Recently, I’ve been asked by a few people what I think about the ongoing MP’s expenses saga. The long and short of it is this; I don’t really care. The system certainly needs reforming, I’m glad that those people milking their expenses with abandon have been caught out, and there is no moral justification for the way that our MP’s have behaved. There is, though, a more practical justification that I do think needs consideration, though it falls a long way short of a defence. In the private sector, these people would be paid salaries in a completely different tax bracket, and that’s without the private healthcare, plush hotels, business-class flights all as standard. It’s fair to presume that those who are Minister’s could have progressed to sufficient heights in the private sector to be paid in the millions, rather than thousands. And many backbenchers would be working their way up towards that level. Again, that is not to disregard the extremely liveable salary that MPs get, but to put it into some perspective. What is more interesting to me, though, is not the scandalous disregard for money, but for their careers. We’ve already had a few resignations by those wishing to jump before they’re pushed; leaving with their reputations relatively intact and making for the much warmer waters of the private sector as we speak. It is this aspect that has made me pause to consider a proposal that will be familiar to many a-level Politics students or those who have much interest in American politics but has not really emerged in the public debate at this stage – the idea of fixed term limits.
For those who didn’t have the pleasure of taking AQA’s ‘Politics and Government’ A-level Paper 3 back in 2005, fixed term limits is essentially the idea that people can only be in government for so long. In the US, the President is limited to two terms (so, eight years). (N.B. There are no doubt other good examples of this mechanism, but I’m most familiar with this example). The advantage of this system is that you get an enforced renewal of personnel every so often, bringing with it fresh blood and fresh ideas. If this were to be implemented in parliament, it would prevent anyone entering purely for financial gain as it would be hard to milk too much out of the state in that amount of time, and would prevent any real ‘expenses culture’ taking hold. The consequence of this could be that you get the richer contingent thinking “ah well, at best (or worst) it’s only eight years so I won’t lose too much before I can go back to being Mr CEO”, and you get the lesser-paid contingent eyeing up an attractive salary, knowing that it can’t be their meal ticket for life. This could potentially open up the system to far more people, presenting the opportunity of public service as a short-term ‘sacrifice’ to serve the people - presumably how it was originally envisaged – or a short-term opportunity to influence political happenings and open some doors without it being a long-term career aim.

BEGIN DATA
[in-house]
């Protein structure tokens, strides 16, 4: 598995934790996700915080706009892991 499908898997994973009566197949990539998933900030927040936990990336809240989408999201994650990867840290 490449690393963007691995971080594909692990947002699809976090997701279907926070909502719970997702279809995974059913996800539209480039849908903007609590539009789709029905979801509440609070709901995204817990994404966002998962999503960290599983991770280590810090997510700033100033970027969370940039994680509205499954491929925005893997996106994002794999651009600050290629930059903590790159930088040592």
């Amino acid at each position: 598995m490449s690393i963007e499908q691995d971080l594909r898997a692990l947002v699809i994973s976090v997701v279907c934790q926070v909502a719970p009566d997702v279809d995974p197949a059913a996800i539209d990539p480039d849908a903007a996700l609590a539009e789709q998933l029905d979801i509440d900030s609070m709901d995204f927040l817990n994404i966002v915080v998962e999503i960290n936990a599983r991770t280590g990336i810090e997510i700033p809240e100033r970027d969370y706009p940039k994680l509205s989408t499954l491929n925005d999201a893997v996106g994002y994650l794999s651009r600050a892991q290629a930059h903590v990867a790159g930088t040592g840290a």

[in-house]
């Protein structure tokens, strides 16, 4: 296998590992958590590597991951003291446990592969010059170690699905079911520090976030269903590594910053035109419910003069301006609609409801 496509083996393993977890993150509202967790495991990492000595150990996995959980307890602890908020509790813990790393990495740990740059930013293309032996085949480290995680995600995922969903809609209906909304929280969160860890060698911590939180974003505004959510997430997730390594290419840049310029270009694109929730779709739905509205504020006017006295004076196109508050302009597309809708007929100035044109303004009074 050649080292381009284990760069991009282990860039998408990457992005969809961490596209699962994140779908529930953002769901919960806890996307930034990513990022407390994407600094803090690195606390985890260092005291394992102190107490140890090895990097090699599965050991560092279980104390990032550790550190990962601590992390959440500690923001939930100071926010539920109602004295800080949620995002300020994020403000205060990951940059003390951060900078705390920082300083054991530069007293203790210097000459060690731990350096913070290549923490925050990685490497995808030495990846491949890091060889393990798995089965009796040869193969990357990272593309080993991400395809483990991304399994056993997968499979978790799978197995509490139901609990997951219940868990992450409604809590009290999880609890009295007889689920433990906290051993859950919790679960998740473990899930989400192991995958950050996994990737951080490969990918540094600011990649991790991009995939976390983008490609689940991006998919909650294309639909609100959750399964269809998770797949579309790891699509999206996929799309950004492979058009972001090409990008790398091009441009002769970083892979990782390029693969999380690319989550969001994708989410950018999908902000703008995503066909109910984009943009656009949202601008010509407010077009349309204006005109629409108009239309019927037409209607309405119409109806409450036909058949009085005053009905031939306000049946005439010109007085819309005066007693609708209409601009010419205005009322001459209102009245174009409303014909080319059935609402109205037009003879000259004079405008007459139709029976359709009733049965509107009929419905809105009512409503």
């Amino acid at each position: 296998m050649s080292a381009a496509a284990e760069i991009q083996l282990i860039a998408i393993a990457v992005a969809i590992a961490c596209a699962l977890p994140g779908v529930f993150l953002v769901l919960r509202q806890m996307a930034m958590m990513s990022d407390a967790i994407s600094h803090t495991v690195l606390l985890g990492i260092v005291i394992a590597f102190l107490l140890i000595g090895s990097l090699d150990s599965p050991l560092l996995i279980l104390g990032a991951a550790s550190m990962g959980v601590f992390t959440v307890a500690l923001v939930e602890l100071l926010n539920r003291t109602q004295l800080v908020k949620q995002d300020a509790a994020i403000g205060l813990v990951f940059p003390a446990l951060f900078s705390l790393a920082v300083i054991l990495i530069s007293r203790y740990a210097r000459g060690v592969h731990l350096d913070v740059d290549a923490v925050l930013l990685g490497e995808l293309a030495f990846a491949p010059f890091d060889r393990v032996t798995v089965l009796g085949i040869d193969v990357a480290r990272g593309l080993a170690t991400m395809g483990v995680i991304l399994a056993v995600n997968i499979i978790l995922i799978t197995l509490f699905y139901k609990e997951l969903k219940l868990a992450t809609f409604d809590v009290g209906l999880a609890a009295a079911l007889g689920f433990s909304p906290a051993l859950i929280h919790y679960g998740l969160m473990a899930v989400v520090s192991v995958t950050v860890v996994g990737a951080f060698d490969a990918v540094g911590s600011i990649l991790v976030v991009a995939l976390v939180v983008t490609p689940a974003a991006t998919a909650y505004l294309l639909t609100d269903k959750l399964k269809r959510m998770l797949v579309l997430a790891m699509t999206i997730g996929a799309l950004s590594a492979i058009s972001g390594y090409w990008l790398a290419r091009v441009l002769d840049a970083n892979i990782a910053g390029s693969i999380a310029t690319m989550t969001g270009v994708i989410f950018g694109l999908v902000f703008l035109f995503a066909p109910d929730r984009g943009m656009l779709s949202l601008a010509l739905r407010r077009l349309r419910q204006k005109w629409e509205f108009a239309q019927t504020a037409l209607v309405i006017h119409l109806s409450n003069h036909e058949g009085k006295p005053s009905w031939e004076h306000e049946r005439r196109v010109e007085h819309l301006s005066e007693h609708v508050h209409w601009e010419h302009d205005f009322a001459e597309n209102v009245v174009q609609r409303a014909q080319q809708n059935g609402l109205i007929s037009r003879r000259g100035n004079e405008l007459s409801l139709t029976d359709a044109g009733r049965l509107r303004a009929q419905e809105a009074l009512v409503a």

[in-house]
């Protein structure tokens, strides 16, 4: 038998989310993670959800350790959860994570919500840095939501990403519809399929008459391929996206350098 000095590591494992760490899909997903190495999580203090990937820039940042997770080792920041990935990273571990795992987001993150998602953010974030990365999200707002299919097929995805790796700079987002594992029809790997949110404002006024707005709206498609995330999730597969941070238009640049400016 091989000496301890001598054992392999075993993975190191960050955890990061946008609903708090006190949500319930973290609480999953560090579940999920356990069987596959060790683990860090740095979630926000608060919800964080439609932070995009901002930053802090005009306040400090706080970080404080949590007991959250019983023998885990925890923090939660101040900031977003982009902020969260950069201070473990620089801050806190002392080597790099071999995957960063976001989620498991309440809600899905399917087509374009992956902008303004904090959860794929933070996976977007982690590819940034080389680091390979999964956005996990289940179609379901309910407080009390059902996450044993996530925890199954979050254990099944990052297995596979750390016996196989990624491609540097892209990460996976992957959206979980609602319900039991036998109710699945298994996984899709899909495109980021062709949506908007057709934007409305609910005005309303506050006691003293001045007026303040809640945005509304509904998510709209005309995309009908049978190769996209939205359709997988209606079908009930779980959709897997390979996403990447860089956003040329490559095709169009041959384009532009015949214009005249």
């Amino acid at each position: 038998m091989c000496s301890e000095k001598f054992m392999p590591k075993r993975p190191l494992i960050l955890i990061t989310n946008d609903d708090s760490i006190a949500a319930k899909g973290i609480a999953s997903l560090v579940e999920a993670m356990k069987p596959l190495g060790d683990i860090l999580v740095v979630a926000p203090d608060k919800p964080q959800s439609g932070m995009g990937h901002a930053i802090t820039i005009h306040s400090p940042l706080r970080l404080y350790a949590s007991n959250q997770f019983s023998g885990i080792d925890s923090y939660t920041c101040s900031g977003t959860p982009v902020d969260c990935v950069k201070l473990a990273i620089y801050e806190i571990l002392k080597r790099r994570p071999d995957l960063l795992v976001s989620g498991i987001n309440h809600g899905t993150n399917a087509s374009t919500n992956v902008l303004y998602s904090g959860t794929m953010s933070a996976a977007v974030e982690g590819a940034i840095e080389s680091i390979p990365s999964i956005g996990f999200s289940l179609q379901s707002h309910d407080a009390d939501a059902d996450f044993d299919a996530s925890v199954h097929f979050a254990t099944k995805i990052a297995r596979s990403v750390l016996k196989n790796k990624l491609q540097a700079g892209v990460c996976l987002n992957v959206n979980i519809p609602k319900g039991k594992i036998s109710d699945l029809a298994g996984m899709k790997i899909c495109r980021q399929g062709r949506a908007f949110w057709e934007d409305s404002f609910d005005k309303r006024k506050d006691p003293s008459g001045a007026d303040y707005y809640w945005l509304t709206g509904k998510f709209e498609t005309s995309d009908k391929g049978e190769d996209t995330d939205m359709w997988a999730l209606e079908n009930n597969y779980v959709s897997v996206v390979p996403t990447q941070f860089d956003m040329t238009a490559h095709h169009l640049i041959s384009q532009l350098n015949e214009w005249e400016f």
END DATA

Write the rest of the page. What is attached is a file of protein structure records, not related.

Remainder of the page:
This may complicate the parliamentary system, admittedly, given that most Ministers have been MPs for a very (sometimes very, very, very) long time and have supposedly been ‘rewarded’ for their competence on the backbenches and in their constituency roles. This argument, though, is nonsense. It assumes that longevity is competence, and wisdom comes with age, both non-starters (a quick look at most of the Cabinet supports my point). The unwieldy nature of government departments must be considered, but the system could be adjusted to allow an extra two terms for Cabinet Ministers to take effect (contingent, of course, on re-election), or acknowledged through some other mechanism. A key advantage of this system is that you get bright new young things coming in with fresh ideas – preventing anyone getting too comfortable and using their position for long-term personal gain. You could also avoid short-term politics as any measure that anyone implements will be unlikely to have properly taken hold by the time their next (and final) election comes around. It would force people to respect their predecessors, and consider their future replacements, moving towards a system of clean and consistent governance. Sure, it would place yet more power in the hands of the civil servants but, given recent revelations, is that really such a bad thing? It may be argued that these ‘bright young things’ don’t have the experience or expertise to be trusted with the oversight of the organs of the state. But if they aren’t qualified to govern, why are we electing them?
So, my solution is to get rid of them all – every now and again – and refresh our parliament and (hopefully) our government. Does anyone really want to tolerate Beckett’s screechy voice, Johnson’s “I’m a postman” declarations, or Gordon’s gurn for any longer than is absolutely necessary? Or have I got this completely wrong? Well... anyone got any better ideas?
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